“It is more reasonable to believe only in what I can see. Therefore I only believe physical things exist, not souls, values, God, or anything else immaterial.” This is a third assumption undergirding the “Science or Faith” narrative that is so prevalent in our time. However, as was true for the first two assumptions, this third assumption has at least three fatal flaws, and therefore should be rejected. I have addressed each of these in detail previously, and so in this blog, I will only touch on the three responses and link to the fuller explanations.
A second assumption underlying the apparent conflict between science and faith is, “I should only believe what I can prove with certainty and therefore know to be true. This is only true of science. So I choose science over faith.” When we look more closely at this assumption, it turns out to be equally false.
We often hear that “science is at war with religion,” a story that has been around since the “Enlightenment.” However, it is the wrong story, because the story is based on at least three wrong assumptions. One wrong assumption is that “Science is about facts and Christianity is about faith, and facts win.” Last week I discussed one reason why this assumption is wrong. This week I offer two more reasons to reject this assumption.
It is not uncommon to hear that one must choose between science and faith. However, for those of us who love science and also love Christ, we wonder if there is not a third way. There is. Science and faith. Once we uncover the underlying assumptions of the “science or faith” narrative, it is easy to see why these assumptions are wrong. That’s my goal in this series.
Last week I noted the first wrong assumption behind this “conflict” narrative is the assumption that “Science is about facts and Christianity is about faith, and facts win.” This week I will discuss one of three reasons this assumption is wrong.
2017 ended with a bang—a barrage of sexual harassment charges against Harvey Weinstein and so many others. I call these men “Weinstein et al.” In my last post, I explained that their accusers (rightly) assume Weinstein et al. have violated an objective moral value, and therefore what they did was Wrong. This week I’ll explain why we must be consistent in our ethic, applying this same reasoning to similar moral issues. Otherwise our rebuke of Weinstein et al. is hollow, and our inconsistency is the "Achilles heel" of our quest for human flourishing and the common good.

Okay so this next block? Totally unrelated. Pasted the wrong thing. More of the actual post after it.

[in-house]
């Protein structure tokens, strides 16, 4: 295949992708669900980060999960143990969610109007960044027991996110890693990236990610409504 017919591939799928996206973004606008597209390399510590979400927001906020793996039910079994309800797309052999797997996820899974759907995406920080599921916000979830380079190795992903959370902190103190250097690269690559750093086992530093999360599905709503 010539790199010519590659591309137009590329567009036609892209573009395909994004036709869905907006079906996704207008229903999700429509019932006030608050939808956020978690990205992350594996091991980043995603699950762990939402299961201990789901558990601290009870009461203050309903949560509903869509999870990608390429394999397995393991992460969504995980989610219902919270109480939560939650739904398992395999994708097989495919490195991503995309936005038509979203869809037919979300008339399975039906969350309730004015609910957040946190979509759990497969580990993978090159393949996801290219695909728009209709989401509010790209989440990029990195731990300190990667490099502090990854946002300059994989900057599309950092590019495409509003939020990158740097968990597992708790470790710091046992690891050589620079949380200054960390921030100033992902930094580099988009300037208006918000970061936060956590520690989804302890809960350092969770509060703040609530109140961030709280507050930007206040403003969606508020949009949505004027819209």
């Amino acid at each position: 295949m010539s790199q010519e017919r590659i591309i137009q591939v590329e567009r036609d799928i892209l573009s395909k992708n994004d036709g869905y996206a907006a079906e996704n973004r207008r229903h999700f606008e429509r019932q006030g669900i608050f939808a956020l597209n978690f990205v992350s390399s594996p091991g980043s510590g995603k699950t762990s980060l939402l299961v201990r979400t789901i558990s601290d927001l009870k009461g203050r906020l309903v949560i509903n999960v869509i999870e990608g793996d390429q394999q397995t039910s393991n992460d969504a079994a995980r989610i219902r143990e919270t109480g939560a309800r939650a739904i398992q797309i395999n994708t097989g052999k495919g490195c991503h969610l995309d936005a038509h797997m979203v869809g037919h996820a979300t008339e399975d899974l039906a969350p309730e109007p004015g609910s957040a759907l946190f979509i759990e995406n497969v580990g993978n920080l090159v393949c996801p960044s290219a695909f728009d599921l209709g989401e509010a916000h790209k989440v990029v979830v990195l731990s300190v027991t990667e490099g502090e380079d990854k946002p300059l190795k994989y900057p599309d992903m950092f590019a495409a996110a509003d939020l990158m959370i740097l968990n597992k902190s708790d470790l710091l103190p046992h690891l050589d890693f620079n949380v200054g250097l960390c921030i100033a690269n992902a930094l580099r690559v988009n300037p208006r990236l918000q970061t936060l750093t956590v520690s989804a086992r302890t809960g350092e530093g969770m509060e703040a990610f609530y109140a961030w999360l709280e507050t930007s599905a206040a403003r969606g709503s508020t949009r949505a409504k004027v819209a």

2017 ended with a bang—a barrage of sexual harassment charges. Harvey Weinstein, Dustin Hoffman, Donald Trump, Kevin Spacey, James Toback, Ben Affleck, Cris Savino, Roy Price, Blake Farenthold, John Besh, Al Franken, Mark Halperin, Michael Oreskes, Lockhart Steele, Matt Lauer, Roy Moore, Russell Simmons (and this only scratches the surface). I’ll call this group “Weinstein et al.”
We continue to search for a reason for the Las Vegas shootings. So far, no “traditional” reason has emerged. Last week I suggested that the reason may be no reason. I outlined a philosophy that is becoming increasingly popular in our culture: nihilism. Is this ringing any bells as we learn more and more about Stephen Paddock? Might it be that he had obtained all which he thought could bring him meaning “under the sun,” and found it was meaningless after all? Might he be someone who so thoroughly embraced the Enlightenment that he lived the nihilistic worldview consistently? And if so, what should we learn from this?
My brother-in-law, sister-in-law, nephew and his friend were on their way to the Life is Beautiful concert in Las Vegas, Nevada on October 1, 2017 when Stephen Paddock began shooting. Had they not been delayed while on their way by just a few minutes, they would have been in the line of fire. Though I am thankful they were running late, I continue to grieve over the 58 who were not so fortunate. In my grief, I ask the same question everyone else is asking: Why? The answer may be right in front of us, but it is not one we want to acknowledge.
Are there any good reasons to think we are purely physical, and not a unity of soul and body? Last week I considered four reasons that fail. This week I’ll consider a fifth.
Some argue that we should have “blind” faith in science, believing that though now it cannot explain all we are physically, one day it will. I’ll share four reasons this is wrong thinking.
During the intellectual attacks we have been discussing there were a small group of Christians who didn’t Retreat from or Surrender to the contemporary ideas at odds with Scripture. Instead they Engaged the ideas. They were in the world but not “of” the world (John 17:16). Their strategy was to “out-think” the critics of Christianity with sound reasoning and winsome engagement.
I have discussed three attacks that sought to divide faith from reason. So how did believers respond? We responded in three different ways--two wrong ways and one right way...
Having shared in my last post the way believers loved God with their minds several hundred years ago… how did that all change? Christianity encountered another wave of intellectual attack, and for the first time in our history we did not respond in a healthy and helpful way...